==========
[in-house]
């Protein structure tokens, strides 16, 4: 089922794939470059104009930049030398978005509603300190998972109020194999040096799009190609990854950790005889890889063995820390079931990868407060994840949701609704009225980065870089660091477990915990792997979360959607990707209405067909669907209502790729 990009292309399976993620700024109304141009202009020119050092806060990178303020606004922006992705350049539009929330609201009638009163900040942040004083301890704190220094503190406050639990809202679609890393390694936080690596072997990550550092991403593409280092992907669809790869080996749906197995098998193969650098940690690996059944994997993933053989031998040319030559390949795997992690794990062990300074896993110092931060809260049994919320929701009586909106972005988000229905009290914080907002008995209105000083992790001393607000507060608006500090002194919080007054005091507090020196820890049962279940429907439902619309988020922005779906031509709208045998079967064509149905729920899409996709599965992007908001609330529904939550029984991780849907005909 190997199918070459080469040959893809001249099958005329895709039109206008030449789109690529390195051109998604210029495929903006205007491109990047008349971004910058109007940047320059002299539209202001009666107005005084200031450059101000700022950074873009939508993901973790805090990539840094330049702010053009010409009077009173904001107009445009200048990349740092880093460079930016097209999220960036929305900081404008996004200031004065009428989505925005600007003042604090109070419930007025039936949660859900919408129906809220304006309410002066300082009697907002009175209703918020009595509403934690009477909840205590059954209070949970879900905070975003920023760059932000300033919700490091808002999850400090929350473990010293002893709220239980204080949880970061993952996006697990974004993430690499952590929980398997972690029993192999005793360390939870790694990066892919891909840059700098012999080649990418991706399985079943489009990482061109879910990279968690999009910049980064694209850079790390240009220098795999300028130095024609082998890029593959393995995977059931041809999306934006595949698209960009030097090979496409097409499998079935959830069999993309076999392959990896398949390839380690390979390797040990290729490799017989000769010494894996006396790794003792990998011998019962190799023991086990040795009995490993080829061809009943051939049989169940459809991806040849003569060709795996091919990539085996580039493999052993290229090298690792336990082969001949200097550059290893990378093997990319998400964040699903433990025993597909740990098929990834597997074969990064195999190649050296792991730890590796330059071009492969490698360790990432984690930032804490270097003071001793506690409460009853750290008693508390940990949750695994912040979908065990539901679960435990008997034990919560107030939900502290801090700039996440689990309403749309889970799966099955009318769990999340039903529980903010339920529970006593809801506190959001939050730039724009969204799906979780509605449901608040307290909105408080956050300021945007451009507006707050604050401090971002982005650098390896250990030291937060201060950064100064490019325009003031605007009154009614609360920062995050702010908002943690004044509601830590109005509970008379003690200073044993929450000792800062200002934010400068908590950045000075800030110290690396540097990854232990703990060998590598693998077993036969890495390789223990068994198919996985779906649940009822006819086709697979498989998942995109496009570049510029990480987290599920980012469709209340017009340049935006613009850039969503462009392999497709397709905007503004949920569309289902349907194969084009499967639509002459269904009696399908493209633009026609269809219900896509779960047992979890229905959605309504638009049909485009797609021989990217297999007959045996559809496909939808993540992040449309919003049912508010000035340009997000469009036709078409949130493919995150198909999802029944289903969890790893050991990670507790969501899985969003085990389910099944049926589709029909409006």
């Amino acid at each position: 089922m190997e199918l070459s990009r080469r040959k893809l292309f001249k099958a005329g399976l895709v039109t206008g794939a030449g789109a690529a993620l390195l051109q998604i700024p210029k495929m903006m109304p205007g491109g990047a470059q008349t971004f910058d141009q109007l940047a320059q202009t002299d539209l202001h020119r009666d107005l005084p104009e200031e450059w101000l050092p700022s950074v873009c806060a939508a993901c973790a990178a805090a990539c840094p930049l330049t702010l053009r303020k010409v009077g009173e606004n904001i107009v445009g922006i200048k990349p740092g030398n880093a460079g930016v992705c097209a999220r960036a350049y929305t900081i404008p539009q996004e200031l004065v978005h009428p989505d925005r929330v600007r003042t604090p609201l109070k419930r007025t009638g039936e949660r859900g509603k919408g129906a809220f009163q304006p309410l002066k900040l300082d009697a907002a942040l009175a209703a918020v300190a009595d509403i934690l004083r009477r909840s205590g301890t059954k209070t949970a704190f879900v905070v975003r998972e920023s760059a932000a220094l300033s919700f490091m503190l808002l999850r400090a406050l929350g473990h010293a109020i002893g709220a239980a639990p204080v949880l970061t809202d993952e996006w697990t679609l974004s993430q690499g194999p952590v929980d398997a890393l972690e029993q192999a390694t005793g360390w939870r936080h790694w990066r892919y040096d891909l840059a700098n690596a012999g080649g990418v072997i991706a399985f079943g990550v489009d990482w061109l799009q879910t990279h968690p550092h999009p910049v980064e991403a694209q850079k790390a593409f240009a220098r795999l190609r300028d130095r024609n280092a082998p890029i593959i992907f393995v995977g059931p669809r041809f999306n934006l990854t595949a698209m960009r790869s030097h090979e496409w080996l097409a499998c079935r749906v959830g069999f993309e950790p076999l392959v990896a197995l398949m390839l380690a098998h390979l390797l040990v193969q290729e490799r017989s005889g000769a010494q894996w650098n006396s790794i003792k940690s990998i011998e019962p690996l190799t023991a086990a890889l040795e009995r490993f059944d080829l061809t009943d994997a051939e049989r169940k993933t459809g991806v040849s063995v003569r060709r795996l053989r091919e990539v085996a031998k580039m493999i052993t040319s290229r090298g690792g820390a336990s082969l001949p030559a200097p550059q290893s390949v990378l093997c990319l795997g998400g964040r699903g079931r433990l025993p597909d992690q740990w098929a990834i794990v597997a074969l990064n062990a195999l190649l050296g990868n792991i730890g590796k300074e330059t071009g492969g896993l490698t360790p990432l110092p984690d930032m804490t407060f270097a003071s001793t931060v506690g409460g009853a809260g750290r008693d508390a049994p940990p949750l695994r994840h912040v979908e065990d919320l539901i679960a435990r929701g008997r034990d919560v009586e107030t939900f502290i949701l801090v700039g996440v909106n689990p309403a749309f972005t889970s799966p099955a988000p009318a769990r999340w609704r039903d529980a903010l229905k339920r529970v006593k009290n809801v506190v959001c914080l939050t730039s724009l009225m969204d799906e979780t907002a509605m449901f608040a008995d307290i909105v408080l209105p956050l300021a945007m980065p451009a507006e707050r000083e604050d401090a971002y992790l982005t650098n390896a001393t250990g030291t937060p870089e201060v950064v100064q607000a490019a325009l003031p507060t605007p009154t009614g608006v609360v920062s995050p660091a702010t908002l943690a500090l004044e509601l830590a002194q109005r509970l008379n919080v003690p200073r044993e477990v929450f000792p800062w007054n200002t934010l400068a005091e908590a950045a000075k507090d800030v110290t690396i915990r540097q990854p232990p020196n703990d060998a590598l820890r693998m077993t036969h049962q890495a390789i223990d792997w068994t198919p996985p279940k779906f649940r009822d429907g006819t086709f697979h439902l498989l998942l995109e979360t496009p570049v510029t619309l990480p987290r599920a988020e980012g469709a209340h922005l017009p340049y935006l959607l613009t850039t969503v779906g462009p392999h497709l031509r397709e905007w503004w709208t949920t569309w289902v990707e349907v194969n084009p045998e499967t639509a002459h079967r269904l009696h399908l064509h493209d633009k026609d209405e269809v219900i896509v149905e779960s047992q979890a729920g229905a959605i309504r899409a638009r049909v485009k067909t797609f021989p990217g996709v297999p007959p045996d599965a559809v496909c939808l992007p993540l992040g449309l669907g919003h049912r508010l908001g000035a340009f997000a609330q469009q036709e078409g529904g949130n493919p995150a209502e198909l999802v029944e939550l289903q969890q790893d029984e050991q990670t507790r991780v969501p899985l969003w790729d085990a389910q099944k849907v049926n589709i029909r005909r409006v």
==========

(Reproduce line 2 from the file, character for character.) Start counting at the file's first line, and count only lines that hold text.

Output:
């Protein structure tokens, strides 16, 4: 089922794939470059104009930049030398978005509603300190998972109020194999040096799009190609990854950790005889890889063995820390079931990868407060994840949701609704009225980065870089660091477990915990792997979360959607990707209405067909669907209502790729 990009292309399976993620700024109304141009202009020119050092806060990178303020606004922006992705350049539009929330609201009638009163900040942040004083301890704190220094503190406050639990809202679609890393390694936080690596072997990550550092991403593409280092992907669809790869080996749906197995098998193969650098940690690996059944994997993933053989031998040319030559390949795997992690794990062990300074896993110092931060809260049994919320929701009586909106972005988000229905009290914080907002008995209105000083992790001393607000507060608006500090002194919080007054005091507090020196820890049962279940429907439902619309988020922005779906031509709208045998079967064509149905729920899409996709599965992007908001609330529904939550029984991780849907005909 190997199918070459080469040959893809001249099958005329895709039109206008030449789109690529390195051109998604210029495929903006205007491109990047008349971004910058109007940047320059002299539209202001009666107005005084200031450059101000700022950074873009939508993901973790805090990539840094330049702010053009010409009077009173904001107009445009200048990349740092880093460079930016097209999220960036929305900081404008996004200031004065009428989505925005600007003042604090109070419930007025039936949660859900919408129906809220304006309410002066300082009697907002009175209703918020009595509403934690009477909840205590059954209070949970879900905070975003920023760059932000300033919700490091808002999850400090929350473990010293002893709220239980204080949880970061993952996006697990974004993430690499952590929980398997972690029993192999005793360390939870790694990066892919891909840059700098012999080649990418991706399985079943489009990482061109879910990279968690999009910049980064694209850079790390240009220098795999300028130095024609082998890029593959393995995977059931041809999306934006595949698209960009030097090979496409097409499998079935959830069999993309076999392959990896398949390839380690390979390797040990290729490799017989000769010494894996006396790794003792990998011998019962190799023991086990040795009995490993080829061809009943051939049989169940459809991806040849003569060709795996091919990539085996580039493999052993290229090298690792336990082969001949200097550059290893990378093997990319998400964040699903433990025993597909740990098929990834597997074969990064195999190649050296792991730890590796330059071009492969490698360790990432984690930032804490270097003071001793506690409460009853750290008693508390940990949750695994912040979908065990539901679960435990008997034990919560107030939900502290801090700039996440689990309403749309889970799966099955009318769990999340039903529980903010339920529970006593809801506190959001939050730039724009969204799906979780509605449901608040307290909105408080956050300021945007451009507006707050604050401090971002982005650098390896250990030291937060201060950064100064490019325009003031605007009154009614609360920062995050702010908002943690004044509601830590109005509970008379003690200073044993929450000792800062200002934010400068908590950045000075800030110290690396540097990854232990703990060998590598693998077993036969890495390789223990068994198919996985779906649940009822006819086709697979498989998942995109496009570049510029990480987290599920980012469709209340017009340049935006613009850039969503462009392999497709397709905007503004949920569309289902349907194969084009499967639509002459269904009696399908493209633009026609269809219900896509779960047992979890229905959605309504638009049909485009797609021989990217297999007959045996559809496909939808993540992040449309919003049912508010000035340009997000469009036709078409949130493919995150198909999802029944289903969890790893050991990670507790969501899985969003085990389910099944049926589709029909409006």